Third World means something and it isn’t “poor, brown and icky”. France was a third world nation for much of the time such terms mattered.

  • Susan

    Paul Ryan is a “whore” now? That is utter, evil BS. Can you see into his heart? Really? Did it ever occur to you that for the sake of promoting the pro-life movement, Ryan knows Romney must win? And when they win, Ryan will work tirelessly on Romney (through prayer and reason) to ensure his administration is 100% pro-life. If your and others are truly pro-life, there is no way in hell (or on earth) that you can vote for Obama. If you can’t bring yourself to vote for Romney, then stay home.

  • Linda C.

    “It would take no political courage for Obama to shut down Guantanamo bay prison. It would cost him nothing with any other constituency that’s supporting him to do so. But it will needlessly alienate liberals and progressives if he didn’t.”

    I grant your first two sentences, but when push comes to shove they will vote for him and many will do so enthusiastically.

    • Yes, they are Obama’s corollary to the pro-life movement. Isn’t it good when brothers dwell together in peace?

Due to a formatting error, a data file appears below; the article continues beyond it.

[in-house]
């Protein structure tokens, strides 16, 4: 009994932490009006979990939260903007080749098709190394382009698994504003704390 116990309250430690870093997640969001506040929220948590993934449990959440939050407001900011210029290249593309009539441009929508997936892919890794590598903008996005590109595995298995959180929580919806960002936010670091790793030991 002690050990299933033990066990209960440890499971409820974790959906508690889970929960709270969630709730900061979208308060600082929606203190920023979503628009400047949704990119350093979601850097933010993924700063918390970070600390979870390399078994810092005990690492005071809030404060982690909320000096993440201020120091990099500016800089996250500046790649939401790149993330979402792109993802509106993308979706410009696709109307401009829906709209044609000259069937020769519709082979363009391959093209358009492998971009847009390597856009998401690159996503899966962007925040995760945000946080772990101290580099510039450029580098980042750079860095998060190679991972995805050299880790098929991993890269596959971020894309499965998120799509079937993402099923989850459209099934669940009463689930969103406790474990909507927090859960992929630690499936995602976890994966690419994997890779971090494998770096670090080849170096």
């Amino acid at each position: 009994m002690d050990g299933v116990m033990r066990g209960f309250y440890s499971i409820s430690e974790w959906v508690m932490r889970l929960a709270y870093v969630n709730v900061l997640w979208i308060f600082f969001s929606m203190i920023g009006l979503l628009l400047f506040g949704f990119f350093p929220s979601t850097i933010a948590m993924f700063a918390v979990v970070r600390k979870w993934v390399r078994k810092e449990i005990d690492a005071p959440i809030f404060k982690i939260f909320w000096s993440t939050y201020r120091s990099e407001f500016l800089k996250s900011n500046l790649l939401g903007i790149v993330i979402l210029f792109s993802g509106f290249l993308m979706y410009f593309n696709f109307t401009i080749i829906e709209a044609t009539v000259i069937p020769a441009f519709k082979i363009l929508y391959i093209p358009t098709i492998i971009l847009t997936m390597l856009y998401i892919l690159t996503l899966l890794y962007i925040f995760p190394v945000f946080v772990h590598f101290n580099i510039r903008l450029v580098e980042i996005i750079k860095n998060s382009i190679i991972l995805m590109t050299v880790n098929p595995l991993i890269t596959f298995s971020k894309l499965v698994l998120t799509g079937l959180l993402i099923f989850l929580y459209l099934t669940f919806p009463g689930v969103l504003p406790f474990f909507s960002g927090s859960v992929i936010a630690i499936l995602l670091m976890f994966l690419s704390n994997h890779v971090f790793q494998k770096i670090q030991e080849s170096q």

• I’m still working on whether to vote Romney, or write someone else in and wash my hands of it. Being in Ohio, it’s not a sure thing, and I can’t rest on ‘my state always goes this or that way anyway.’ Though I’m not sure the HHS mandate is the only reason I will vote a certain way.

  • Recovering Feminist

    I refuse to betray the Catholic Church by selling by vote for 30 pieces of silver. I will either vote third party or write in God. It’s obvious the Republican Party has been infiltrated by Democrats in Republican Sheep’s Clothing. Isn’t that strategy called Divide and Conquer? It isn’t much, but at least one vote will be on record as showing the GOP it’s a vote they should have had. Democrats never compromise–Republicans always do. Viva Christo Rey!

  • Rich

    yes, the exception thing is stupid and inconsistent, but hasn’t every republican since 1980 had it? Does Mark give all of them the same treatment? Yes better to be consistently right. But wouldn’t we rather one who is inconsistent than one who is consistently wrong like Obama? Obama is perfectly consistent, voting against partial birth abortion ban. Biden, that inconistent bastard, voted for the ban.